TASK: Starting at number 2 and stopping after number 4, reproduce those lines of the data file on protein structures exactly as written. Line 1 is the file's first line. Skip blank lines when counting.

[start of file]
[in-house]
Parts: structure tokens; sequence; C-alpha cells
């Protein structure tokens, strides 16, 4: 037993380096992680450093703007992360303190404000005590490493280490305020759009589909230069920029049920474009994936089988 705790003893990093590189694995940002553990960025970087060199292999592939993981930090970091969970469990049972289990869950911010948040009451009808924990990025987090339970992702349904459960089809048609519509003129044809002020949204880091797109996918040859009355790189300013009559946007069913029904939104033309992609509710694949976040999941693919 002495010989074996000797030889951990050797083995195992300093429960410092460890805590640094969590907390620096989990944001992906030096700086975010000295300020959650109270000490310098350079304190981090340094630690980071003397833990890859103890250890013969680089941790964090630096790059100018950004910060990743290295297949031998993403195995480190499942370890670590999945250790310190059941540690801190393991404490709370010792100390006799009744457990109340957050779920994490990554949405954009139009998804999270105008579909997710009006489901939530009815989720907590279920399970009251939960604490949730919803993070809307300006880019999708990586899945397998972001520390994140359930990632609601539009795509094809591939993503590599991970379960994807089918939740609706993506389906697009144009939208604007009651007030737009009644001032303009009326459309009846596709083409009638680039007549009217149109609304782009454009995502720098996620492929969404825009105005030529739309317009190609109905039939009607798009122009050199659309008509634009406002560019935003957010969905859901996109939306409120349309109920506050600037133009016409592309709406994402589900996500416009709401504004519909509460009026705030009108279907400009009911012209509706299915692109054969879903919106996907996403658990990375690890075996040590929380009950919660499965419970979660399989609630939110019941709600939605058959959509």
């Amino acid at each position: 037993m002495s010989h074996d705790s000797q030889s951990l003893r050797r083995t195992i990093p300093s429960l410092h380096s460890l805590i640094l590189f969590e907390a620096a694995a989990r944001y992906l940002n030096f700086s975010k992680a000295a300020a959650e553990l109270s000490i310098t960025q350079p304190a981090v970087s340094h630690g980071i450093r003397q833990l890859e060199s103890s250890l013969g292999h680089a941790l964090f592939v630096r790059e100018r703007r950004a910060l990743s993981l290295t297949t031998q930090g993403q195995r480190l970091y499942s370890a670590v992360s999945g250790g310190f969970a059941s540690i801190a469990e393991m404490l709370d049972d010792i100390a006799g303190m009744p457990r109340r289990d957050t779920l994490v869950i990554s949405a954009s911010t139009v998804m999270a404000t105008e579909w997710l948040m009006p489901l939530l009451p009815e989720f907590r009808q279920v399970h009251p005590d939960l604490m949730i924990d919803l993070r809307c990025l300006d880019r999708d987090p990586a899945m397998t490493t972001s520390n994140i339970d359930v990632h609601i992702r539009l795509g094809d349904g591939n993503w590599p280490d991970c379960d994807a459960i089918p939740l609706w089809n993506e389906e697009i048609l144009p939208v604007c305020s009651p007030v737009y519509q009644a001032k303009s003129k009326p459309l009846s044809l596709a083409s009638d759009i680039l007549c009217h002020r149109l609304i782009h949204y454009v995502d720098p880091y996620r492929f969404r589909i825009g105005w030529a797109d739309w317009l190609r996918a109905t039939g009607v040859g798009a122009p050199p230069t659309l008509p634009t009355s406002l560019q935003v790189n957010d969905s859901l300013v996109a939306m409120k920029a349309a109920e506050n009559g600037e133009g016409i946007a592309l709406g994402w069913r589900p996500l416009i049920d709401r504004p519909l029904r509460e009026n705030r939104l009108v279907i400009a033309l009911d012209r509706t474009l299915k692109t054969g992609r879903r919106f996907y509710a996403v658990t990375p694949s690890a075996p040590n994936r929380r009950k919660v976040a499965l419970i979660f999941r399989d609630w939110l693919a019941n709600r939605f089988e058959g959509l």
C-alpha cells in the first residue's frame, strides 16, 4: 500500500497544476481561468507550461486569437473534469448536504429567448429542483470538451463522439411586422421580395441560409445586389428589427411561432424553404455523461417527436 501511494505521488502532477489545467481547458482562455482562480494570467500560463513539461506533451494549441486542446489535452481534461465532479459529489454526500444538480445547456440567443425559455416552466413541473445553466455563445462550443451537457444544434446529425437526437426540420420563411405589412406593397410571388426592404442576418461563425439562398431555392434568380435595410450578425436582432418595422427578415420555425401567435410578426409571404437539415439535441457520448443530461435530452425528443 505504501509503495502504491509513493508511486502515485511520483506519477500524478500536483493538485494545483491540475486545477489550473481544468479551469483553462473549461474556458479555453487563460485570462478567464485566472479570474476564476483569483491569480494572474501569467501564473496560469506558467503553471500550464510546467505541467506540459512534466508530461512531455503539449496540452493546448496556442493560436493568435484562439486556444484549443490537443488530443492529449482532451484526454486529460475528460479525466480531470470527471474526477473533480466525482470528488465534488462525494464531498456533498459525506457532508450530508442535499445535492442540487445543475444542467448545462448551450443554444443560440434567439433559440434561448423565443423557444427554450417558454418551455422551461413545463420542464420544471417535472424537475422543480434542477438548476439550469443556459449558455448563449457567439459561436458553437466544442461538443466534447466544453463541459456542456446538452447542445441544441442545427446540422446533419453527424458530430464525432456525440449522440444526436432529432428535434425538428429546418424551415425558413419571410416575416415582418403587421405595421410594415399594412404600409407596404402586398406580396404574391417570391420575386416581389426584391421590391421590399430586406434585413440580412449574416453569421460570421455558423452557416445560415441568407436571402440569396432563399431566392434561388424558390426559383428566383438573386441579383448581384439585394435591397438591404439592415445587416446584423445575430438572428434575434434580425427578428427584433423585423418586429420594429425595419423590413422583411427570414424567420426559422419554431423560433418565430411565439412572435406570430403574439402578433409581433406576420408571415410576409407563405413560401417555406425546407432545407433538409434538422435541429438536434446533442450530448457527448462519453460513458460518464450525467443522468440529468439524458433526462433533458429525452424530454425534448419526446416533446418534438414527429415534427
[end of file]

Parts: structure tokens; sequence; C-alpha cells
């Protein structure tokens, strides 16, 4: 037993380096992680450093703007992360303190404000005590490493280490305020759009589909230069920029049920474009994936089988 705790003893990093590189694995940002553990960025970087060199292999592939993981930090970091969970469990049972289990869950911010948040009451009808924990990025987090339970992702349904459960089809048609519509003129044809002020949204880091797109996918040859009355790189300013009559946007069913029904939104033309992609509710694949976040999941693919 002495010989074996000797030889951990050797083995195992300093429960410092460890805590640094969590907390620096989990944001992906030096700086975010000295300020959650109270000490310098350079304190981090340094630690980071003397833990890859103890250890013969680089941790964090630096790059100018950004910060990743290295297949031998993403195995480190499942370890670590999945250790310190059941540690801190393991404490709370010792100390006799009744457990109340957050779920994490990554949405954009139009998804999270105008579909997710009006489901939530009815989720907590279920399970009251939960604490949730919803993070809307300006880019999708990586899945397998972001520390994140359930990632609601539009795509094809591939993503590599991970379960994807089918939740609706993506389906697009144009939208604007009651007030737009009644001032303009009326459309009846596709083409009638680039007549009217149109609304782009454009995502720098996620492929969404825009105005030529739309317009190609109905039939009607798009122009050199659309008509634009406002560019935003957010969905859901996109939306409120349309109920506050600037133009016409592309709406994402589900996500416009709401504004519909509460009026705030009108279907400009009911012209509706299915692109054969879903919106996907996403658990990375690890075996040590929380009950919660499965419970979660399989609630939110019941709600939605058959959509």
């Amino acid at each position: 037993m002495s010989h074996d705790s000797q030889s951990l003893r050797r083995t195992i990093p300093s429960l410092h380096s460890l805590i640094l590189f969590e907390a620096a694995a989990r944001y992906l940002n030096f700086s975010k992680a000295a300020a959650e553990l109270s000490i310098t960025q350079p304190a981090v970087s340094h630690g980071i450093r003397q833990l890859e060199s103890s250890l013969g292999h680089a941790l964090f592939v630096r790059e100018r703007r950004a910060l990743s993981l290295t297949t031998q930090g993403q195995r480190l970091y499942s370890a670590v992360s999945g250790g310190f969970a059941s540690i801190a469990e393991m404490l709370d049972d010792i100390a006799g303190m009744p457990r109340r289990d957050t779920l994490v869950i990554s949405a954009s911010t139009v998804m999270a404000t105008e579909w997710l948040m009006p489901l939530l009451p009815e989720f907590r009808q279920v399970h009251p005590d939960l604490m949730i924990d919803l993070r809307c990025l300006d880019r999708d987090p990586a899945m397998t490493t972001s520390n994140i339970d359930v990632h609601i992702r539009l795509g094809d349904g591939n993503w590599p280490d991970c379960d994807a459960i089918p939740l609706w089809n993506e389906e697009i048609l144009p939208v604007c305020s009651p007030v737009y519509q009644a001032k303009s003129k009326p459309l009846s044809l596709a083409s009638d759009i680039l007549c009217h002020r149109l609304i782009h949204y454009v995502d720098p880091y996620r492929f969404r589909i825009g105005w030529a797109d739309w317009l190609r996918a109905t039939g009607v040859g798009a122009p050199p230069t659309l008509p634009t009355s406002l560019q935003v790189n957010d969905s859901l300013v996109a939306m409120k920029a349309a109920e506050n009559g600037e133009g016409i946007a592309l709406g994402w069913r589900p996500l416009i049920d709401r504004p519909l029904r509460e009026n705030r939104l009108v279907i400009a033309l009911d012209r509706t474009l299915k692109t054969g992609r879903r919106f996907y509710a996403v658990t990375p694949s690890a075996p040590n994936r929380r009950k919660v976040a499965l419970i979660f999941r399989d609630w939110l693919a019941n709600r939605f089988e058959g959509l």